OBJECTIVE: To summarize evidence on the rates of co-occurring impairments, diseases, and functional limitations with cerebral palsy into succinct clinical messages.
METHODS: A search was conducted of the databases PubMed, Medline, CINAHL, and PsycINFO, and the results were supplemented with hand searches. Two independent reviewers determined whether retrieved abstracts met the following inclusion criteria: human subjects; >90% were children or adults with cerebral palsy; published after 1999; and population-based data. Articles were appraised, analyzing design, participants, level of evidence, rates of impairments, and functional implications. Methodologic quality was rated by using a standardized checklist.
RESULTS: A total of 1366 papers were identified in the search; 82 were appraised and 30 were included in the meta-analyses. High-level evidence existed, as rated on the Oxford 2011 Levels of Evidence: 97% of prevalence studies were level 1. The data were of a moderate to high quality grade (with the exception of sleep disorders), allowing plain English clinical messages to be developed.
CONCLUSIONS: Among children with cerebral palsy, 3 in 4 were in pain; 1 in 2 had an intellectual disability; 1 in 3 could not walk; 1 in 3 had a hip displacement; 1 in 4 could not talk; 1 in 4 had epilepsy; 1 in 4 had a behavior disorder; 1 in 4 had bladder control problems; 1 in 5 had a sleep disorder; 1 in 5 dribbled; 1 in 10 were blind; 1 in 15 were tube-fed; and 1 in 25 were deaf.
- CI —
- confidence interval
- GMFCS —
- Gross Motor Function Classification System
- ID —
- intellectual disability
- SCPE —
- Surveillance of Cerebral Palsy in Europe
- UKCP —
- United Kingdom Cerebral Palsy register
Parents of children with cerebral palsy often ask pediatricians and allied health professionals, “will my child walk?,” “will my child talk?” and “will my child work and live independently?”1 In essence, parents want to know “how bad is it?” and what will their child’s future look like.1,2 The answer to the question depends on the severity of physical disability, the type of motor impairment, and the presence of comorbid conditions. Research exists to help clinicians identify impairments and predict future function, such as walking, in children with cerebral palsy. Yet parents report that they are rarely given prognostic information.3 Parents believe professionals withhold prognostic information in an attempt to protect them from bad news. Research, however, suggests that the absence of prognostic information makes it more difficult, not easier, for parents to cope.4 Dissatisfaction with delayed receipt of diagnostic information has been linked to higher rates of parental depression. In qualitative studies, parents advise professionals that they want and need prognostic information to assist them with planning services.3 In addition, parents recommend that medical information be presented in “parent-friendly” language to facilitate their understanding and acceptance of information.5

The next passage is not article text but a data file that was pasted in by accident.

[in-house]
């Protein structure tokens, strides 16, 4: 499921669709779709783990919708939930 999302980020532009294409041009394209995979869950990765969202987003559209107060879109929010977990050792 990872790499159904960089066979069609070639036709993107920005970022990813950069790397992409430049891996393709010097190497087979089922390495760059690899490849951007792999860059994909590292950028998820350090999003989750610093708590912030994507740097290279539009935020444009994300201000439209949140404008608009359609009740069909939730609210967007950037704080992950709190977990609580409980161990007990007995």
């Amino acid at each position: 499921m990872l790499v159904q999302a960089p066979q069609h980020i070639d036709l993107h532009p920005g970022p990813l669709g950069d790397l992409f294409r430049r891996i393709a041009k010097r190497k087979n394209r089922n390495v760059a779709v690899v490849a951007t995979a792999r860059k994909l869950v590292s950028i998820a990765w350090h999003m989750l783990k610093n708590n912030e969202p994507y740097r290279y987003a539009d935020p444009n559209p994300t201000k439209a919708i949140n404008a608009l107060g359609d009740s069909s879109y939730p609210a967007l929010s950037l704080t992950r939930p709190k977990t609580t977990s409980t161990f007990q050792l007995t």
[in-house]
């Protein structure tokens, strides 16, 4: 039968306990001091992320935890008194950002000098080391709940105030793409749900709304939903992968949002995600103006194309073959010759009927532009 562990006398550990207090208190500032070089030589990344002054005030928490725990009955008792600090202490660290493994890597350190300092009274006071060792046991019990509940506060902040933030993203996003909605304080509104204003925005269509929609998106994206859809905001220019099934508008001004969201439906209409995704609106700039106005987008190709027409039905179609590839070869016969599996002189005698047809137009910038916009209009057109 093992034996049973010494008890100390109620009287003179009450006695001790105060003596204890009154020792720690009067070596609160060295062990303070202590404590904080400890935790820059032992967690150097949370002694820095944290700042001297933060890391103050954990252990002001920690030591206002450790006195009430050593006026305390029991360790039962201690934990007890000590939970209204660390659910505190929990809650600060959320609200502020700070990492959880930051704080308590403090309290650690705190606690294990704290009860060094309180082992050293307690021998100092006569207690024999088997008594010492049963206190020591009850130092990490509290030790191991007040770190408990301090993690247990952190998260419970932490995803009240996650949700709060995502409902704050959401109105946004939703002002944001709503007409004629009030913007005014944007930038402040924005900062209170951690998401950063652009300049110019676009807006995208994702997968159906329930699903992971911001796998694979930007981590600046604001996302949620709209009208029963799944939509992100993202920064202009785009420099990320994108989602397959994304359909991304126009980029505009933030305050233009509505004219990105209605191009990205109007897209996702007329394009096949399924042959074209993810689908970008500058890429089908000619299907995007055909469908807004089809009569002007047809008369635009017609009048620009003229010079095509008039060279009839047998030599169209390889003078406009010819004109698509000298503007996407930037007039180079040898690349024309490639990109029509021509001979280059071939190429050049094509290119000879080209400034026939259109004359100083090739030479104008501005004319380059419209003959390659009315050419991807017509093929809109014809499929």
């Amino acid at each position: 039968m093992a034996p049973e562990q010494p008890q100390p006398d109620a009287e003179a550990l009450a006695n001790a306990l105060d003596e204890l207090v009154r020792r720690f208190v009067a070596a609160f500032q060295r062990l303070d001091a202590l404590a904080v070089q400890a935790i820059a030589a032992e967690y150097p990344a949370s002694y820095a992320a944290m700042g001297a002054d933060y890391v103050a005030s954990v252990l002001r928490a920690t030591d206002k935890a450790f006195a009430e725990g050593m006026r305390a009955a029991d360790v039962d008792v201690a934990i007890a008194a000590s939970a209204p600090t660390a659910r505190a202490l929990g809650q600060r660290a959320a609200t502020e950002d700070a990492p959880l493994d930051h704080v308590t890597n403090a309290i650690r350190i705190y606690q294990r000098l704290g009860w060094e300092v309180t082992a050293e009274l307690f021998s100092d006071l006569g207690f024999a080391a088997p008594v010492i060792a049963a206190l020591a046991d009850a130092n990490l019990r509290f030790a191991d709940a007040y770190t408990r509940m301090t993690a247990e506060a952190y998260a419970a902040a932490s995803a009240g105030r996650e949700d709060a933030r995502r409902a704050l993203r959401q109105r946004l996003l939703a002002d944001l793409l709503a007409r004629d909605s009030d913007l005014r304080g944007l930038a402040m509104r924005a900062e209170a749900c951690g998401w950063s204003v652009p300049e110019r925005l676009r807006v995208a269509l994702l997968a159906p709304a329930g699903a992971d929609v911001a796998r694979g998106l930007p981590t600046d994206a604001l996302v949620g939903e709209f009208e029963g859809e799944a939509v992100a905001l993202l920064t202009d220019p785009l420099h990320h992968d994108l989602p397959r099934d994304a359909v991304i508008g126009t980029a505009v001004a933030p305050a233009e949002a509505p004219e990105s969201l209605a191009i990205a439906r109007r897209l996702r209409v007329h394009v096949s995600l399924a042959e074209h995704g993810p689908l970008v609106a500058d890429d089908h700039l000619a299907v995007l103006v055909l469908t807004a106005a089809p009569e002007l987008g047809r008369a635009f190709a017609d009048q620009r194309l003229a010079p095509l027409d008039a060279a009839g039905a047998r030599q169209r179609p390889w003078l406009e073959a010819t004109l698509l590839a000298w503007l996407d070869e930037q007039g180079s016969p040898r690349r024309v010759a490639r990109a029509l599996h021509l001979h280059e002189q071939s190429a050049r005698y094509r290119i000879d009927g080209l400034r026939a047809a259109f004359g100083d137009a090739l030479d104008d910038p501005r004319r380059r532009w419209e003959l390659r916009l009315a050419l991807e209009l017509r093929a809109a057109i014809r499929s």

Cerebral palsy is the most common physical disability in childhood, occurring in 2 to 2.5/1000 births.6 Pediatricians and allied health professionals therefore need to have up-to-date prognostic information readily available to communicate with families at diagnosis and throughout the child’s life span to develop interventions. The definition of cerebral palsy has recently been expanded to include the impairments commonly associated with the condition because of their substantial impact on the child. “Cerebral palsy describes a group of permanent disorders of the development of movement and posture, causing activity limitation, that are attributed to non-progressive disturbances that occurred in the developing fetal or infant brain. The motor disorders of cerebral palsy are often accompanied by disturbances of sensation, perception, cognition, communication, and behaviour, by epilepsy, and by secondary musculoskeletal problems.”7 The inclusion of secondary impairments and functional limitations within the definition heightens the importance of understanding and communicating the impact of these co-occurring impairments, diseases, and functional limitations to parents to help predict outcomes. Furthermore, although the brain injury in cerebral palsy is nonprogressive, the co-occurring impairments, diseases, and functional limitations change over time, reducing function and quality of life.8 Definitive information about the real extent of co-occurring impairments, diseases, and functional limitations with cerebral palsy is essential for parents in choosing services and for providers in terms of pediatric resource allocation.4 Moreover, the psychological and physical health of parents of children with cerebral palsy is strongly influenced by the child’s behavior and the complexity of caregiving demands.9 Thus, the opportunity to introduce preventative mental and physical health measures for parents and children exists when professionals proactively identify and forecast the extent of a child’s disability.